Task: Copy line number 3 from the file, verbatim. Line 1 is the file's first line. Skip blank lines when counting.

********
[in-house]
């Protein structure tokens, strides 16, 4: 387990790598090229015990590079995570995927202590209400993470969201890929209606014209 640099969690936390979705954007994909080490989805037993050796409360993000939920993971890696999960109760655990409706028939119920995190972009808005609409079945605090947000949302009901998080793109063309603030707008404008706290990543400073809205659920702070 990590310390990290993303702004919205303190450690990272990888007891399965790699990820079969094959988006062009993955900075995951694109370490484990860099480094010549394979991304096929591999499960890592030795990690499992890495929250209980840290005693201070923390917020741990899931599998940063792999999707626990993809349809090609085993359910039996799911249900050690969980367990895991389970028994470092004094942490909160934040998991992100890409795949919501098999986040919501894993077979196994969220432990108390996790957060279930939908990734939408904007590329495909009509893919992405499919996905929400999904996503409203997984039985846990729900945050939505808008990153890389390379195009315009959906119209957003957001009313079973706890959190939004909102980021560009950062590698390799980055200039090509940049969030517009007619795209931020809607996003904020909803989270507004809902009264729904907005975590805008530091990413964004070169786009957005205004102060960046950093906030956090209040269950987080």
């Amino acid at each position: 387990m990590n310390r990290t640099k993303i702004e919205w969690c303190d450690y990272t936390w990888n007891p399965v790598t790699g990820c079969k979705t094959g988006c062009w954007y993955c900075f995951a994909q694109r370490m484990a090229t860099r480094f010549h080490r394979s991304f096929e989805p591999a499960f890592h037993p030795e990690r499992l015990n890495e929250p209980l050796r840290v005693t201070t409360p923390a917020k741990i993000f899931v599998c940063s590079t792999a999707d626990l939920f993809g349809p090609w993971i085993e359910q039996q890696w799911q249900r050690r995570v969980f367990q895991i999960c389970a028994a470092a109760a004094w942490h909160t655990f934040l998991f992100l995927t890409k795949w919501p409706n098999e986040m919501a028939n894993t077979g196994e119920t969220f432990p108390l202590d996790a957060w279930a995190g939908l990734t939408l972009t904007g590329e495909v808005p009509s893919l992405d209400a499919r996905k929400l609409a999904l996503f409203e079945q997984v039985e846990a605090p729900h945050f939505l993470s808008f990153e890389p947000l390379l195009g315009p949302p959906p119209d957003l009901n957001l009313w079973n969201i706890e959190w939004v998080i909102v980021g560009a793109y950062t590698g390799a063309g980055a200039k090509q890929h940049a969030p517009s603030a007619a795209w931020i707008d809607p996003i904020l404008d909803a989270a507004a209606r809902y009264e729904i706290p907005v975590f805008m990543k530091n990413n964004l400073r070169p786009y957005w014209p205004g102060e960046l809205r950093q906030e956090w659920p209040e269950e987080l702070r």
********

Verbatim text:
């Amino acid at each position: 387990m990590n310390r990290t640099k993303i702004e919205w969690c303190d450690y990272t936390w990888n007891p399965v790598t790699g990820c079969k979705t094959g988006c062009w954007y993955c900075f995951a994909q694109r370490m484990a090229t860099r480094f010549h080490r394979s991304f096929e989805p591999a499960f890592h037993p030795e990690r499992l015990n890495e929250p209980l050796r840290v005693t201070t409360p923390a917020k741990i993000f899931v599998c940063s590079t792999a999707d626990l939920f993809g349809p090609w993971i085993e359910q039996q890696w799911q249900r050690r995570v969980f367990q895991i999960c389970a028994a470092a109760a004094w942490h909160t655990f934040l998991f992100l995927t890409k795949w919501p409706n098999e986040m919501a028939n894993t077979g196994e119920t969220f432990p108390l202590d996790a957060w279930a995190g939908l990734t939408l972009t904007g590329e495909v808005p009509s893919l992405d209400a499919r996905k929400l609409a999904l996503f409203e079945q997984v039985e846990a605090p729900h945050f939505l993470s808008f990153e890389p947000l390379l195009g315009p949302p959906p119209d957003l009901n957001l009313w079973n969201i706890e959190w939004v998080i909102v980021g560009a793109y950062t590698g390799a063309g980055a200039k090509q890929h940049a969030p517009s603030a007619a795209w931020i707008d809607p996003i904020l404008d909803a989270a507004a209606r809902y009264e729904i706290p907005v975590f805008m990543k530091n990413n964004l400073r070169p786009y957005w014209p205004g102060e960046l809205r950093q906030e956090w659920p209040e269950e987080l702070r």